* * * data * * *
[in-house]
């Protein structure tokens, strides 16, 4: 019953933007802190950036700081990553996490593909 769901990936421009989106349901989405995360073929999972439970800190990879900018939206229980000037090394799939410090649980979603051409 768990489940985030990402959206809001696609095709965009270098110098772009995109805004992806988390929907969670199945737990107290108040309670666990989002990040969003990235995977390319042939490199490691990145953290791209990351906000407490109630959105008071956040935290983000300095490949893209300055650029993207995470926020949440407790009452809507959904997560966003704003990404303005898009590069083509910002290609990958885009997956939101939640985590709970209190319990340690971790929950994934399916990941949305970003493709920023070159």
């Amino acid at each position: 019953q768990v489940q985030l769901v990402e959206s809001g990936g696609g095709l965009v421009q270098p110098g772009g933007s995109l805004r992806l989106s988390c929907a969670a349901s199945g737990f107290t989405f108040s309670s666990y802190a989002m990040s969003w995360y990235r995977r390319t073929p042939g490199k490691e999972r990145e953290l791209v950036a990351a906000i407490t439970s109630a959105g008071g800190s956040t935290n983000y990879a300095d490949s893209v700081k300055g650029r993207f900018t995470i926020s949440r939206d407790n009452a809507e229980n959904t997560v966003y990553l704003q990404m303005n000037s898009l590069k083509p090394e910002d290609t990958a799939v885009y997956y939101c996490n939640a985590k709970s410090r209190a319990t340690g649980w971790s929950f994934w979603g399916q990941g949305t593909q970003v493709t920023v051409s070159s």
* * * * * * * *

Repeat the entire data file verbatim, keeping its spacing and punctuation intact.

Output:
[in-house]
């Protein structure tokens, strides 16, 4: 019953933007802190950036700081990553996490593909 769901990936421009989106349901989405995360073929999972439970800190990879900018939206229980000037090394799939410090649980979603051409 768990489940985030990402959206809001696609095709965009270098110098772009995109805004992806988390929907969670199945737990107290108040309670666990989002990040969003990235995977390319042939490199490691990145953290791209990351906000407490109630959105008071956040935290983000300095490949893209300055650029993207995470926020949440407790009452809507959904997560966003704003990404303005898009590069083509910002290609990958885009997956939101939640985590709970209190319990340690971790929950994934399916990941949305970003493709920023070159």
């Amino acid at each position: 019953q768990v489940q985030l769901v990402e959206s809001g990936g696609g095709l965009v421009q270098p110098g772009g933007s995109l805004r992806l989106s988390c929907a969670a349901s199945g737990f107290t989405f108040s309670s666990y802190a989002m990040s969003w995360y990235r995977r390319t073929p042939g490199k490691e999972r990145e953290l791209v950036a990351a906000i407490t439970s109630a959105g008071g800190s956040t935290n983000y990879a300095d490949s893209v700081k300055g650029r993207f900018t995470i926020s949440r939206d407790n009452a809507e229980n959904t997560v966003y990553l704003q990404m303005n000037s898009l590069k083509p090394e910002d290609t990958a799939v885009y997956y939101c996490n939640a985590k709970s410090r209190a319990t340690g649980w971790s929950f994934w979603g399916q990941g949305t593909q970003v493709t920023v051409s070159s």